Author Contact

Küchler, Robert
Robert Küchler
Post-doctoral research scientist
Phone: +49 351 4646-2324

Press Contact

Rosner, Helge
Helge Rosner
Group leader
Phone: +49 351 4646-2233
Fax: +49 351 4646-4902

Original publication

1.
D. LeBoeuf, C. W. Rischau, G. Seyfarth, R. Küchler, M. Berben, S. Wiedmann, W. Tabis, M. Frachet, K. Behnia, and B. Fauqué, "Thermodynamic signatures of the field-induced states of graphite," Nature Communications 8 (1), 1-6 (2017).

Additional Information

2.
R. Küchler, A. Wörl, P. Gegenwart, M. Berben, B. Bryant, and S. Wiedmann, "The world's smallest capacitive dilatometer, for high-resolution thermal expansion and magnetostriction in high magnetic fields," Review of Scientific Instruments 88 (8), 1-9 (2017).

Press Release

Thermodynamic signatures of field-induced phase transitions in graphite

November 10, 2017

In solid-state physics, the free electron gas is a well-known and simple model for the behaviour of valence electrons in a crystal structure of a metal. Valence electrons are completely detached from their ions and form a gas of non-interacting electrons. Here, the crystal lattice is not explicitly taken into account. Given its simplicity, this model is surprisingly successful in explaining many experimental phenomena.   

When a magnetic field is applied to the free electron gas, their energy states are quantized into the so-called Landau levels. This means, the charged particles can only occupy orbits with discrete energy values. As the magnetic field increases, there are fewer Landau levels occupied, until finally all the carriers are confined in the lowest Landau level.

The studied material Graphite  is a macroscopic stack of graphene layer. In each graphene layer, carbon atoms are arranged in a honeycomb lattice. This semimetal Graphite is a model system for the study of electrons in the so-called magnetic quantum limit. This quantum limit is attained when the magnetic field is strong enough to confine the carriers to their lowest Landau levels. With available magnetic fields, it is only accessible in solids with charge carrier concentration as low as in Graphite. Here, above the quantum limit of 7.5 T, the electrons are restricted to the lowest Landau level. In contrast, for a normal metal like copper, the quantum limit would be reached with a magnetic field as high as several thousand Tesla.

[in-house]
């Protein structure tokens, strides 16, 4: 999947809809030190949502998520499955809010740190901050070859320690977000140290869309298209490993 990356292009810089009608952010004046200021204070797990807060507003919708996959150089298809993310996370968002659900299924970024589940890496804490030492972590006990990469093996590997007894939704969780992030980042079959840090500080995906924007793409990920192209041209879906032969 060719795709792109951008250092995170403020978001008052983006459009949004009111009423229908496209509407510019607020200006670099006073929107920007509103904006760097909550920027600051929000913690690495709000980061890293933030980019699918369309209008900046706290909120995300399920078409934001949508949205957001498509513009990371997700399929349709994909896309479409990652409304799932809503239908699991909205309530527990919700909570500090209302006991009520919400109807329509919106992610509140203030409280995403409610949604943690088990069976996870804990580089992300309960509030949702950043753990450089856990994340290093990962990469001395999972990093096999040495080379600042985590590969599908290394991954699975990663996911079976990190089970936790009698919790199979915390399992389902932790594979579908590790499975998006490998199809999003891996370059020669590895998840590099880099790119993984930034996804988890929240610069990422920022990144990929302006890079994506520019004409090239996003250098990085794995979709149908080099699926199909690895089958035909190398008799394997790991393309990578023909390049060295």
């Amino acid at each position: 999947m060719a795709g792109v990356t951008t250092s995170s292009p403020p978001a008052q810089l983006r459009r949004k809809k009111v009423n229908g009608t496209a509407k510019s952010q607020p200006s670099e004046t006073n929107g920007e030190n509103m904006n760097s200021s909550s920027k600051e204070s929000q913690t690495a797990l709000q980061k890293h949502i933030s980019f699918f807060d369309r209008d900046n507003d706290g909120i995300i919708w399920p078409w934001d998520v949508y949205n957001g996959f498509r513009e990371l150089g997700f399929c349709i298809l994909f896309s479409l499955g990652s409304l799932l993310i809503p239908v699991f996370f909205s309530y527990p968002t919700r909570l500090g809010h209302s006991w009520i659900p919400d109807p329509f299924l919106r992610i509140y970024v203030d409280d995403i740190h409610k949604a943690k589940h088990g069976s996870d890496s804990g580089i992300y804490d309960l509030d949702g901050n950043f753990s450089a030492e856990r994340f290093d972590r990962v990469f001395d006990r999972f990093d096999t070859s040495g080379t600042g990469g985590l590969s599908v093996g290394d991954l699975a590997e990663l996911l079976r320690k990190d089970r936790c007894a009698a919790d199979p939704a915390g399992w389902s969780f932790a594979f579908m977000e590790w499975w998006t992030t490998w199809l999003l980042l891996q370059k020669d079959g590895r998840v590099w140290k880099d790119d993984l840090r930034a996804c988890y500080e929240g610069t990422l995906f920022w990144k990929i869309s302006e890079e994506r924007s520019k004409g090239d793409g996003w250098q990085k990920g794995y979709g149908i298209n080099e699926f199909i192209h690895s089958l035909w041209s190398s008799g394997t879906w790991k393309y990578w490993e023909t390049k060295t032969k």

It is expected that the model of the free electron gas failures beyond this limit since here   electron interactions may play a significant role in determining the electronic ground state. Indeed, in the early 1980s, a phase transition induced by a magnetic field above 20 T was discovered in Graphite by magneto-resistance. Recent transport measurements up to 80 T revealed a second field-induced instability. Such phase transitions can only occur due to electron-electron interaction. Up to now, the nature of these anomalies was still unknown.         

In our work, in an international collaboration instigated by Kamran Behnia and Benoît Fauqué from Paris, we have studied Graphite at the High Field Magnet Laboratory (HFML) in Nijmegen and at the Laboratoire National des Champs Magnetiques Intenses in Grenoble/Toulouse applying ultrausound, magnetostriction and electrical transport measurements.